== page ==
in Review, Shocktober

Found Footage 3D (2016)

I’ve been a defender of found footage for years. Where many filmgoers have written off this subgenre as a cheap gimmick, I believe it has been and can still be a unique way to tell a story. I won’t deny there’s been a lot of filmmakers and studios that have exploited the lower production costs of found footage. Like, did anyone who worked on The Gallows actually give a shit about the end product? And don’t get me started on The Devil Inside. What a lot of found footage detractors overlook is that a great found footage movie is great because it finds a way in which it would only ever work as a found footage film.

Take the recent films Creep and Creep 2 from Patrick Brice and Mark Duplass. The idea of just two people, one insane, out in the sticks with a camera. There’s an intimacy there that would be lost if the film had been shot like a conventional narrative. Found footage can also make special effects feel more grounded and more spectacular in films like Chronicle or Trollhunter. If you’re looking for other great found footage movies here are some of my favorites:

Be My Cat: A Film for Anne
Man Bites Dog
Willow Creek
The Poughkeepsie Tapes
The Last Exorcism

All of those films find unique ways to utilize the medium. Today’s film, Found Footage 3D isn’t quite there. It’s close to something, something very clever. Yet in paying homage or by mocking found footage (I can’t always tell) it falls into the very tropes that turn people off of this kind of filmmaking. Though is that intentional? Let’s try and piece this whole thing together.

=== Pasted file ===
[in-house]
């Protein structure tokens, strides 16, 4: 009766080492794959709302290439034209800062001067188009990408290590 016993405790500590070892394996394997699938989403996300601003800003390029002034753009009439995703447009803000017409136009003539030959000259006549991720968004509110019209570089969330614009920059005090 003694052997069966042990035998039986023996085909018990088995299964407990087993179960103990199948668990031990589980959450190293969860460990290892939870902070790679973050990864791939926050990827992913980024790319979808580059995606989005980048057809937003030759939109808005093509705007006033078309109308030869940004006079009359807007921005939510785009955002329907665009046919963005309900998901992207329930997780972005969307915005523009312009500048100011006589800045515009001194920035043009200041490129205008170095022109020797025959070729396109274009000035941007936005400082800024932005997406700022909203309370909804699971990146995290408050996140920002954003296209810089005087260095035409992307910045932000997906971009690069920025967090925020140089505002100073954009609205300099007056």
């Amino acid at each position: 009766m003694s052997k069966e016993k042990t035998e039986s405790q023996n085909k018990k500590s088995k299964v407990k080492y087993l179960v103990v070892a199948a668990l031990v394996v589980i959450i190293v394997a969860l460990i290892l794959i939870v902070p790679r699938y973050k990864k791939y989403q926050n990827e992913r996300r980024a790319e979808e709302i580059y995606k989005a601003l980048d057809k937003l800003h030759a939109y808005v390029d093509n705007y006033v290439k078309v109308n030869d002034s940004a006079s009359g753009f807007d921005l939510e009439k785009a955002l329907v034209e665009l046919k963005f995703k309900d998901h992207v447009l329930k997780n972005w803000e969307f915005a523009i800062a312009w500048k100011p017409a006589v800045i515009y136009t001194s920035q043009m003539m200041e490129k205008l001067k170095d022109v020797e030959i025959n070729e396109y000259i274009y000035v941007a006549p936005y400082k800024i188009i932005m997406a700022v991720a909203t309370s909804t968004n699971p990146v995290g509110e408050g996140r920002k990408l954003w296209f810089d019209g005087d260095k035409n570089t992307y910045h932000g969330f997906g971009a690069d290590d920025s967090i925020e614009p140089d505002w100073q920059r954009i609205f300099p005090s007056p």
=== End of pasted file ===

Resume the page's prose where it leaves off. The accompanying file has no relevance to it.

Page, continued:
Found Footage 3D is about a group of Texas-based filmmakers heading out into the middle of nowhere to make a found-footage horror movie. Derek (Carter Roy) is the star and creative force behind the upcoming found footage film “Spectre of Death”. Andrew (Tom Saporito) is the film’s director who’s concerned the film they are about to make will end up as another cheap, cliche, pile of dreck. But Derek has an ace up his sleeve. It’s going to be the first found footage film shot on 3D. It’s a funny reveal, especially as the characters debate the logic of a man filming home movies on a 3D camera with his wife on a vacation in the woods. This back and forth conversation on what the film is or what it should be is the most interesting part of the movie. The characters are funny and likable and watching their process is an interesting insight into the world of zero budget filmmaking.

The problem with FF3D is as the film gets more into making the film and less about talking about it the film becomes more and more cliche. Jump scares and a real haunting start to hang over the production. There are lots of scenes of “What was that in the woods?” and overlooking footage only to discover entities hiding in the background. I imagine watching this portion of the film in 3D makes it far more entertaining. This is a feature that Shudder does include and when you consider this was how the film was meant to be seen you can’t help but feel you’re getting a lesser experience watching it any other way. For that, I apologize.

That being said I still believe the film would benefit from a more referential and comedic tone from beginning to end. Because the scares are never that scary and the mystery is never that interesting. Yet I admire this film for being the first of its kind. Regardless of how it all turned out any artist that tries something new should be applauded. It takes a lot of courage to make a movie called Found Footage 3D and not look like an idiot. This is a respectable outing and a well made found footage movie. Though if you’re someone who gets sick from watching shaky cam, get ready to vomit in another dimension.